It is my goal through this blog to share with you. I want to confide in you like I do my girlfriends. I want to share the tricks that I have learned that save money or that create wonderful memories with my children. The goal is to be positive. I do not pretend that all of my blogs are positive and uplifting, oh heck let's be honest some of them aren't really even that good. My point is, I try not to spread negativity. The world is full of negativity and negative people, I'm a glass half full kind of a girl, and I look for that in the world around me. I have had several people ask me to write a blog about their store, or them, and unless I have something that is positive to say, I just can't do it. I don't like to hurt people's feelings, but more than that I don't want to lie to you. How can I possible ask you to continue to read my blogs if they are full of lies... do you see where I am coming from?
Now that is all out of the way, here is my story about a not so money saving trip (hint there's a picture of it up top).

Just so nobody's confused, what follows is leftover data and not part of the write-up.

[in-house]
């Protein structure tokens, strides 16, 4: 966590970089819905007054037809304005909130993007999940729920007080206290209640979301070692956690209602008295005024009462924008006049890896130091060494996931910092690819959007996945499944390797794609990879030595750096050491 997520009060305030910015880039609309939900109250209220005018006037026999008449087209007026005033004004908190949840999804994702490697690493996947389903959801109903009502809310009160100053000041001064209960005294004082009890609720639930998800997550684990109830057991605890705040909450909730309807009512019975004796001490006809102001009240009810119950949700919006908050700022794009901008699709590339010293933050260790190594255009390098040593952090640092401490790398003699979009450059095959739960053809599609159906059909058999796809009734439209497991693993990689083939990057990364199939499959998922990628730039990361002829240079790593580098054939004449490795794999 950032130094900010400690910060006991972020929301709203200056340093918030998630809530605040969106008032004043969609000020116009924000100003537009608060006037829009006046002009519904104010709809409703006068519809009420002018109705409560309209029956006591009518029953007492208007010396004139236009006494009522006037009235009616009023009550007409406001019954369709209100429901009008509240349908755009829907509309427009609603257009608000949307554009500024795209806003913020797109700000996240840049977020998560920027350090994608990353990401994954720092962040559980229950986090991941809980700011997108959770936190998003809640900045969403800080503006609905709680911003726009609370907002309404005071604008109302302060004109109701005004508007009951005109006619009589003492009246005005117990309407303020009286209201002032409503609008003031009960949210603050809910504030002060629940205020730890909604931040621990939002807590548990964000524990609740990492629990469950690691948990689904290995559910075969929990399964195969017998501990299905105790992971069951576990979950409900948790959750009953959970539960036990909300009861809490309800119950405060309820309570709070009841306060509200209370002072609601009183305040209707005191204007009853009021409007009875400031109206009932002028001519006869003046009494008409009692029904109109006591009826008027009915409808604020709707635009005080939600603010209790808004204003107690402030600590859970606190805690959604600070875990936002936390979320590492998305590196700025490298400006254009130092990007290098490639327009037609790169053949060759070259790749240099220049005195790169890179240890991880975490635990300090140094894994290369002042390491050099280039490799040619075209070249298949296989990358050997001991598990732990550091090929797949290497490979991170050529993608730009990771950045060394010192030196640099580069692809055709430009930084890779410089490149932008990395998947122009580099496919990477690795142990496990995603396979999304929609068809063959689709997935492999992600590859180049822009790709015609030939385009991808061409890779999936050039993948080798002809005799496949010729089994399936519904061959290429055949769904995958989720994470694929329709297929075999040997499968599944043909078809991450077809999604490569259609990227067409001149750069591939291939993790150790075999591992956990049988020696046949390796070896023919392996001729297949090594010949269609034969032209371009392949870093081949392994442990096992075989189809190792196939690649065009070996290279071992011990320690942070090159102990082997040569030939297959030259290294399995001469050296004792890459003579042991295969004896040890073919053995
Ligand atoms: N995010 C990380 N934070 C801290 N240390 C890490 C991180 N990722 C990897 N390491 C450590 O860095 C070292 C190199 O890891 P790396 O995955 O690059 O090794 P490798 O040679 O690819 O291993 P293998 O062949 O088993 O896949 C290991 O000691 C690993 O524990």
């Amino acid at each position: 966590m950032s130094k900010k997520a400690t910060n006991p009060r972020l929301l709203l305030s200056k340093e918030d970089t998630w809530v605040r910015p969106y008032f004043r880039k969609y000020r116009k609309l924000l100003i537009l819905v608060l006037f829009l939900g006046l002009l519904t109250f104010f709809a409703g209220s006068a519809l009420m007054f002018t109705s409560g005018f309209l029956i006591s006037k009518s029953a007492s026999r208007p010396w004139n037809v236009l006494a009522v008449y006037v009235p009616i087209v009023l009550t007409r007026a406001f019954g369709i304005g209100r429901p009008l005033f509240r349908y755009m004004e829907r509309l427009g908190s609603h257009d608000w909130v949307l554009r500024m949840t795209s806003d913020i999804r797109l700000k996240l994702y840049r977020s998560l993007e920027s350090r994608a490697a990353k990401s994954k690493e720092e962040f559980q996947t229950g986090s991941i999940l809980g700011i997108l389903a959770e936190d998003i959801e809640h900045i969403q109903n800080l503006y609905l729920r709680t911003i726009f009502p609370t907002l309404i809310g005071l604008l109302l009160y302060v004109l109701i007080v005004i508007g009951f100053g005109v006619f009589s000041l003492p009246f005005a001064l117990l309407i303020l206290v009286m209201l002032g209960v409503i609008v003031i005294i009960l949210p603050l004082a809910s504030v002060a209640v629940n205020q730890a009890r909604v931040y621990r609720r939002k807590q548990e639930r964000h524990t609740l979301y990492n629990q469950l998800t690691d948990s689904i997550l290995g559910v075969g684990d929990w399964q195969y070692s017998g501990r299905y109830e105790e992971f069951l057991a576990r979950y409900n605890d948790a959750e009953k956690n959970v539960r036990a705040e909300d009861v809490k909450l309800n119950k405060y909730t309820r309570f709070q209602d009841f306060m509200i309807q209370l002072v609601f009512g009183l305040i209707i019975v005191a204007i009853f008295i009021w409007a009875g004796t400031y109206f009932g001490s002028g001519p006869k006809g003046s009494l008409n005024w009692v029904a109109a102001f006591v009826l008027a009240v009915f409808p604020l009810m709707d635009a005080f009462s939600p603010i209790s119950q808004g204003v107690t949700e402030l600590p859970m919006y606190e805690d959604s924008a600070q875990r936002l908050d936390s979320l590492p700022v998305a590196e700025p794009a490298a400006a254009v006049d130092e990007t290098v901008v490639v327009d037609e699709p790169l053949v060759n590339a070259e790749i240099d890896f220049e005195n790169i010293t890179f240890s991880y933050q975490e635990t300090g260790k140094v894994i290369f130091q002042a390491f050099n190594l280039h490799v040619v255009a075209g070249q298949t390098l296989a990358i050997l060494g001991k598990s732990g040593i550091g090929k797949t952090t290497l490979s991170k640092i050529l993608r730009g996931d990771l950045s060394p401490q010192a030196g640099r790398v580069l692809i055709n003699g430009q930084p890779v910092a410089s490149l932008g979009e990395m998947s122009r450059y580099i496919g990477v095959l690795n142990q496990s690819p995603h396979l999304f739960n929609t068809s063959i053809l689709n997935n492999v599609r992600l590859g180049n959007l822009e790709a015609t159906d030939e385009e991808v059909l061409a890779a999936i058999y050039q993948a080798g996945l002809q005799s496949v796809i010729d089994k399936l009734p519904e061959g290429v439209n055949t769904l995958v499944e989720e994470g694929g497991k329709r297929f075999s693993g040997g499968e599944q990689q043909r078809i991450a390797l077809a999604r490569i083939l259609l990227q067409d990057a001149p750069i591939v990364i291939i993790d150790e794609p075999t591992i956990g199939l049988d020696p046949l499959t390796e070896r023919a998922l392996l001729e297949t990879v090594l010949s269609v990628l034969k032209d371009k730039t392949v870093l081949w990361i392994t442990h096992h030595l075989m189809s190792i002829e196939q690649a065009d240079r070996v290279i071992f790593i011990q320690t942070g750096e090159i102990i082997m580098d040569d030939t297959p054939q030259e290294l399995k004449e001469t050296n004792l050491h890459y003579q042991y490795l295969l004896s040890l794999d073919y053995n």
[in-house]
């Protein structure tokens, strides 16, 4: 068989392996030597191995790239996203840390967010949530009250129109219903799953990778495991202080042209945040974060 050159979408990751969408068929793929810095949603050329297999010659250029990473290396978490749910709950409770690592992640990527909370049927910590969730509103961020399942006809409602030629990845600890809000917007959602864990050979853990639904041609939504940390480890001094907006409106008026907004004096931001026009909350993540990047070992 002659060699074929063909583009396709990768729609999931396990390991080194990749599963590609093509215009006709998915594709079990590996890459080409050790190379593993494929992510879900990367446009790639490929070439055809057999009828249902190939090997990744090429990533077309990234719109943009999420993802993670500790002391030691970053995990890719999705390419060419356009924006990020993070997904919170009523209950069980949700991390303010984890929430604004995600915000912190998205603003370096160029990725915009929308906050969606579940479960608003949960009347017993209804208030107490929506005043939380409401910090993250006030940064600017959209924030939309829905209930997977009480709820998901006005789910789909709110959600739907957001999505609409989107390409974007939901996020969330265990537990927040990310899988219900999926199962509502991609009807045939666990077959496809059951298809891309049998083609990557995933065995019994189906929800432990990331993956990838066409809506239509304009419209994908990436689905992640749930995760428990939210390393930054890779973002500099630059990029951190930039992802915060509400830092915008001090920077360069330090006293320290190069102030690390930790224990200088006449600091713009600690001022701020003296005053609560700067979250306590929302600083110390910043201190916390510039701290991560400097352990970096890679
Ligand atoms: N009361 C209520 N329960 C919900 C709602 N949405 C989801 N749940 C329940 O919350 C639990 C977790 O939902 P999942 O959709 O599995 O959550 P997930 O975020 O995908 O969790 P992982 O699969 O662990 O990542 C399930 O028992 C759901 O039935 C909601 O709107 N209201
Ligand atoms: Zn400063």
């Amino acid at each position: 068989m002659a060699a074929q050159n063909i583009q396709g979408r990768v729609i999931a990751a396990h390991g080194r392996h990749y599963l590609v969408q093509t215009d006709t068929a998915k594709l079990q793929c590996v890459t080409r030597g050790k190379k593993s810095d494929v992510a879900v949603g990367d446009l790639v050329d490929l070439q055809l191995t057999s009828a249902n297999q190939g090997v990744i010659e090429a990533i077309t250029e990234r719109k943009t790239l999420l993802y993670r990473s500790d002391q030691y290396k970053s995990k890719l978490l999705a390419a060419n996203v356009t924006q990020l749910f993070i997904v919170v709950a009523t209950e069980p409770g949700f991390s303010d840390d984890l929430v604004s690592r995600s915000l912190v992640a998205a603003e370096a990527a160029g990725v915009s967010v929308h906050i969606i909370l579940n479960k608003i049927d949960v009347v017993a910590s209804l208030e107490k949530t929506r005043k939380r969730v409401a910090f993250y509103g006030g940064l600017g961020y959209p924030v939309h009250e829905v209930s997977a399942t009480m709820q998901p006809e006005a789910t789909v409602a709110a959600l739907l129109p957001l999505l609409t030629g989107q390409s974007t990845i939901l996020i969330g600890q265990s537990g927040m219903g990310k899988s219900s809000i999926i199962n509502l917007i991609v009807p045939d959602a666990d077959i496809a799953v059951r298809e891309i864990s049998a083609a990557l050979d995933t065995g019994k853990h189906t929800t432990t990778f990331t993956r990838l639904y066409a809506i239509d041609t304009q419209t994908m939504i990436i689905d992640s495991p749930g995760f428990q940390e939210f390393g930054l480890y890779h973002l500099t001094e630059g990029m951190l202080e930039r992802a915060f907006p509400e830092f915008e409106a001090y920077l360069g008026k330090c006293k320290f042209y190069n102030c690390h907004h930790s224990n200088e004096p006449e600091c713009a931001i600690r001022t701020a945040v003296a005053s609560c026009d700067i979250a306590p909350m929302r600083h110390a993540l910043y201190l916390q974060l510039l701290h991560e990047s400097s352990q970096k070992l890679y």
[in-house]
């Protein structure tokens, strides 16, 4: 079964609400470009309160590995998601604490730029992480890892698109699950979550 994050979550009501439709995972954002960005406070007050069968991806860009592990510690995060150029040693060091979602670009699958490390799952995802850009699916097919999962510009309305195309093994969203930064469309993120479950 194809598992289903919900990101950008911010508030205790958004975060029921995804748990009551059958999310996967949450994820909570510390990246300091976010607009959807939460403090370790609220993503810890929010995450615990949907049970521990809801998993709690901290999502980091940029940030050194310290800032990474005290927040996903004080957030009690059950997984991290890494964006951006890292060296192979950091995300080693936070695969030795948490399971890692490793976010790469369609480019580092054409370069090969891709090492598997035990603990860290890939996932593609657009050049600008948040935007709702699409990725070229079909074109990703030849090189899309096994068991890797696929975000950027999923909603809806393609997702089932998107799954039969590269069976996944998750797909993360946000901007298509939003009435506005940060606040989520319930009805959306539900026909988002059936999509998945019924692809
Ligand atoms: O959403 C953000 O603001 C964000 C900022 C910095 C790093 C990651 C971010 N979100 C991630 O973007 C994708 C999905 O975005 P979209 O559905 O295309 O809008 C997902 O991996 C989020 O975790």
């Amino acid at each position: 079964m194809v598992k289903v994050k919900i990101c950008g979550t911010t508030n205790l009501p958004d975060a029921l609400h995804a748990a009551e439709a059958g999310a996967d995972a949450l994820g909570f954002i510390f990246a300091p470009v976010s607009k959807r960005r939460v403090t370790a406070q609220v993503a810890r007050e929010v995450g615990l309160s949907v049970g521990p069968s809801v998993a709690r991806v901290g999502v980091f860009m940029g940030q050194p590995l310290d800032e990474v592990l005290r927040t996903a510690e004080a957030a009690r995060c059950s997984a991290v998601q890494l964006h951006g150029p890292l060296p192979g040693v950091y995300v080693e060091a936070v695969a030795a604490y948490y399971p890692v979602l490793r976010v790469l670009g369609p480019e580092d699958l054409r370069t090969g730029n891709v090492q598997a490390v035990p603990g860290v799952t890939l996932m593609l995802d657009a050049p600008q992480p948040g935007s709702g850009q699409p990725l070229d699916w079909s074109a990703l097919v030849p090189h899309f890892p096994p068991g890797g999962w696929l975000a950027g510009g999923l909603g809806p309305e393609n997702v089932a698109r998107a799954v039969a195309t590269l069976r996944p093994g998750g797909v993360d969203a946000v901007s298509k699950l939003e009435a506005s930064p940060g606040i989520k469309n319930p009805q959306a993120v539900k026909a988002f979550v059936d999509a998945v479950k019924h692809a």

Over the past two days I have shared with you what an amazing experience we had at The Great Wolf Lodge. It was not an inexpensive trip, but honestly it was worth every single penny, and I can't think of to many places I could say that of. We went to the Great Wolf Lodge in Niagara Falls. The weather forecast was not terribly favourable for driving on the Thursday we were to travel. My husband came to the rescue by finding us an incredible deal through WagJag for a hotel in Niagara Falls for the Wednesday night. This would allow us to make it to Niagara Falls before the storm, and add a little time to our mini vacation. To top it all off, we got the room for.... get ready for this... $45.00 for the night!!!!! Now ordinarily I would be a little wary of this kind of a deal. I am a little like a princess when it comes to hotels. I am not a great housekeeper (this is code for I am slovenly), BUT and this is a big BUT, it's our dirt. I will not pay to stay somewhere that is not nicer than my own home. Christopher and I have nearly gotten divorced when traveling when it comes to hotels. There have been many times I have walked into the hotel that he has spent half an hour arranging, and then told him to get his money back because we aren't staying. Luckily, we had stayed at this particular hotel before and it had my stamp of approval (which means that it was really nice and spotlessly clean).